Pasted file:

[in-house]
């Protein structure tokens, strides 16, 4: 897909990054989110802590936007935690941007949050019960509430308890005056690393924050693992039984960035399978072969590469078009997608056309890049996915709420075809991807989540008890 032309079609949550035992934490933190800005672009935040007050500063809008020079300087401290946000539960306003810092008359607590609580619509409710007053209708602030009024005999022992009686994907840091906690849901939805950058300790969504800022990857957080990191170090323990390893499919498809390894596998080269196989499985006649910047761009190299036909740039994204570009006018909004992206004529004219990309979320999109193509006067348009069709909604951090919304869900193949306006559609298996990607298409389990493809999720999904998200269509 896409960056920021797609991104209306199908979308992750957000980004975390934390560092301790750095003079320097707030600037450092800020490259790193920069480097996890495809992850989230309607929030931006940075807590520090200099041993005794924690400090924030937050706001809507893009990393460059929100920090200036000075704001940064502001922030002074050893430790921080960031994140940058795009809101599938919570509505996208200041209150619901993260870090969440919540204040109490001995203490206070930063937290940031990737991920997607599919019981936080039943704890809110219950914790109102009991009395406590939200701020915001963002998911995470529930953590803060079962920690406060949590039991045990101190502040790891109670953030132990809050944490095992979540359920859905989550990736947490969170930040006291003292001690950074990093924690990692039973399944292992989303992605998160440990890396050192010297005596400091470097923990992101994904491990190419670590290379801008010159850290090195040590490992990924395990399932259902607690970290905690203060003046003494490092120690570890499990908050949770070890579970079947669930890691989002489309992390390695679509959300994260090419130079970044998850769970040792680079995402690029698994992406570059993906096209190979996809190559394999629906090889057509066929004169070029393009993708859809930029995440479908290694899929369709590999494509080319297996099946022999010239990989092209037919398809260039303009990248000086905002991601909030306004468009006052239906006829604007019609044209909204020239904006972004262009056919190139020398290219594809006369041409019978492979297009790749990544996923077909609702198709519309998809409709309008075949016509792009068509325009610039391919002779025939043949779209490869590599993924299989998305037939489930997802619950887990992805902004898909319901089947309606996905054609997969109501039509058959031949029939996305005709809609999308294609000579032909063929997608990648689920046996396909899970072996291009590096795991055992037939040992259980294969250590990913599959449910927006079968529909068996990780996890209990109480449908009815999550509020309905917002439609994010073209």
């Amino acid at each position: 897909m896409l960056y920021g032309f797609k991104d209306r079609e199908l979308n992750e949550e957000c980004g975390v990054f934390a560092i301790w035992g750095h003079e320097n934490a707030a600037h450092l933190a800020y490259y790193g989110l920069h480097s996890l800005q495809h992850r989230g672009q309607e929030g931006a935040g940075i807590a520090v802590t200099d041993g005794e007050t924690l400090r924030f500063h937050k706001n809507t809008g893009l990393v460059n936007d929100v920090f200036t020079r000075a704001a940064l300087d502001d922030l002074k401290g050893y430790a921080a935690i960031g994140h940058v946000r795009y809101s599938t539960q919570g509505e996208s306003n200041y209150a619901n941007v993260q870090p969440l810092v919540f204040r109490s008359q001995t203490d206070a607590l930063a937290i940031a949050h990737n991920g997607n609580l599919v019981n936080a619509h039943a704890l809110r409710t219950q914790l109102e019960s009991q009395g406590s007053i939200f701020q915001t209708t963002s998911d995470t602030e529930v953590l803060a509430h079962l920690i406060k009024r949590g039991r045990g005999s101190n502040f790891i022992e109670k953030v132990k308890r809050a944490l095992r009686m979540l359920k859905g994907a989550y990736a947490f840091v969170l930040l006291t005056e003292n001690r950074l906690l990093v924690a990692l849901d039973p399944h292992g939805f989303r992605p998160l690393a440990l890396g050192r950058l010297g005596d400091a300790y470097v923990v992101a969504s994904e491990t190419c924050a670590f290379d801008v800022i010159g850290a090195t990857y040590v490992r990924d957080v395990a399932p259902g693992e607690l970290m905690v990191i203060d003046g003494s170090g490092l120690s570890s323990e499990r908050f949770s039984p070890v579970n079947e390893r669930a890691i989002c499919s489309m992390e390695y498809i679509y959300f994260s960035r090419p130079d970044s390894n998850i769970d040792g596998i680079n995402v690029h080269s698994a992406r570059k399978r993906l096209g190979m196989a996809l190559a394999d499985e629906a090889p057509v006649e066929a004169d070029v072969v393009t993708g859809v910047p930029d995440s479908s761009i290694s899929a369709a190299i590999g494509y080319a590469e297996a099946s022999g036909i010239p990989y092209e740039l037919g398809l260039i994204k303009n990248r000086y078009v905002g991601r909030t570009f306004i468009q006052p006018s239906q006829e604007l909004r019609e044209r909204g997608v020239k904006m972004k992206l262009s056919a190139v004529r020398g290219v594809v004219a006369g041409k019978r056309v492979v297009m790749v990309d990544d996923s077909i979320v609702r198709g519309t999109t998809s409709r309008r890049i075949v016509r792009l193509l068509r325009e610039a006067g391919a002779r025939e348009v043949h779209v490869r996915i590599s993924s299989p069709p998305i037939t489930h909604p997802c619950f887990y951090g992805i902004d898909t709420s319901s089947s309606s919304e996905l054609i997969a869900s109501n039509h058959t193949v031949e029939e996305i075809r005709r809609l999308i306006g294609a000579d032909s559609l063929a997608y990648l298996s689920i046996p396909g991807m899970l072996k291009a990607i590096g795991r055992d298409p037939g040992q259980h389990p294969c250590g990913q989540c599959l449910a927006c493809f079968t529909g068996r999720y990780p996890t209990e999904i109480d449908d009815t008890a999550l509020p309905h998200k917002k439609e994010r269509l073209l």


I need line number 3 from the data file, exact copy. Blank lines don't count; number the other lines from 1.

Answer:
């Amino acid at each position: 897909m896409l960056y920021g032309f797609k991104d209306r079609e199908l979308n992750e949550e957000c980004g975390v990054f934390a560092i301790w035992g750095h003079e320097n934490a707030a600037h450092l933190a800020y490259y790193g989110l920069h480097s996890l800005q495809h992850r989230g672009q309607e929030g931006a935040g940075i807590a520090v802590t200099d041993g005794e007050t924690l400090r924030f500063h937050k706001n809507t809008g893009l990393v460059n936007d929100v920090f200036t020079r000075a704001a940064l300087d502001d922030l002074k401290g050893y430790a921080a935690i960031g994140h940058v946000r795009y809101s599938t539960q919570g509505e996208s306003n200041y209150a619901n941007v993260q870090p969440l810092v919540f204040r109490s008359q001995t203490d206070a607590l930063a937290i940031a949050h990737n991920g997607n609580l599919v019981n936080a619509h039943a704890l809110r409710t219950q914790l109102e019960s009991q009395g406590s007053i939200f701020q915001t209708t963002s998911d995470t602030e529930v953590l803060a509430h079962l920690i406060k009024r949590g039991r045990g005999s101190n502040f790891i022992e109670k953030v132990k308890r809050a944490l095992r009686m979540l359920k859905g994907a989550y990736a947490f840091v969170l930040l006291t005056e003292n001690r950074l906690l990093v924690a990692l849901d039973p399944h292992g939805f989303r992605p998160l690393a440990l890396g050192r950058l010297g005596d400091a300790y470097v923990v992101a969504s994904e491990t190419c924050a670590f290379d801008v800022i010159g850290a090195t990857y040590v490992r990924d957080v395990a399932p259902g693992e607690l970290m905690v990191i203060d003046g003494s170090g490092l120690s570890s323990e499990r908050f949770s039984p070890v579970n079947e390893r669930a890691i989002c499919s489309m992390e390695y498809i679509y959300f994260s960035r090419p130079d970044s390894n998850i769970d040792g596998i680079n995402v690029h080269s698994a992406r570059k399978r993906l096209g190979m196989a996809l190559a394999d499985e629906a090889p057509v006649e066929a004169d070029v072969v393009t993708g859809v910047p930029d995440s479908s761009i290694s899929a369709a190299i590999g494509y080319a590469e297996a099946s022999g036909i010239p990989y092209e740039l037919g398809l260039i994204k303009n990248r000086y078009v905002g991601r909030t570009f306004i468009q006052p006018s239906q006829e604007l909004r019609e044209r909204g997608v020239k904006m972004k992206l262009s056919a190139v004529r020398g290219v594809v004219a006369g041409k019978r056309v492979v297009m790749v990309d990544d996923s077909i979320v609702r198709g519309t999109t998809s409709r309008r890049i075949v016509r792009l193509l068509r325009e610039a006067g391919a002779r025939e348009v043949h779209v490869r996915i590599s993924s299989p069709p998305i037939t489930h909604p997802c619950f887990y951090g992805i902004d898909t709420s319901s089947s309606s919304e996905l054609i997969a869900s109501n039509h058959t193949v031949e029939e996305i075809r005709r809609l999308i306006g294609a000579d032909s559609l063929a997608y990648l298996s689920i046996p396909g991807m899970l072996k291009a990607i590096g795991r055992d298409p037939g040992q259980h389990p294969c250590g990913q989540c599959l449910a927006c493809f079968t529909g068996r999720y990780p996890t209990e999904i109480d449908d009815t008890a999550l509020p309905h998200k917002k439609e994010r269509l073209l």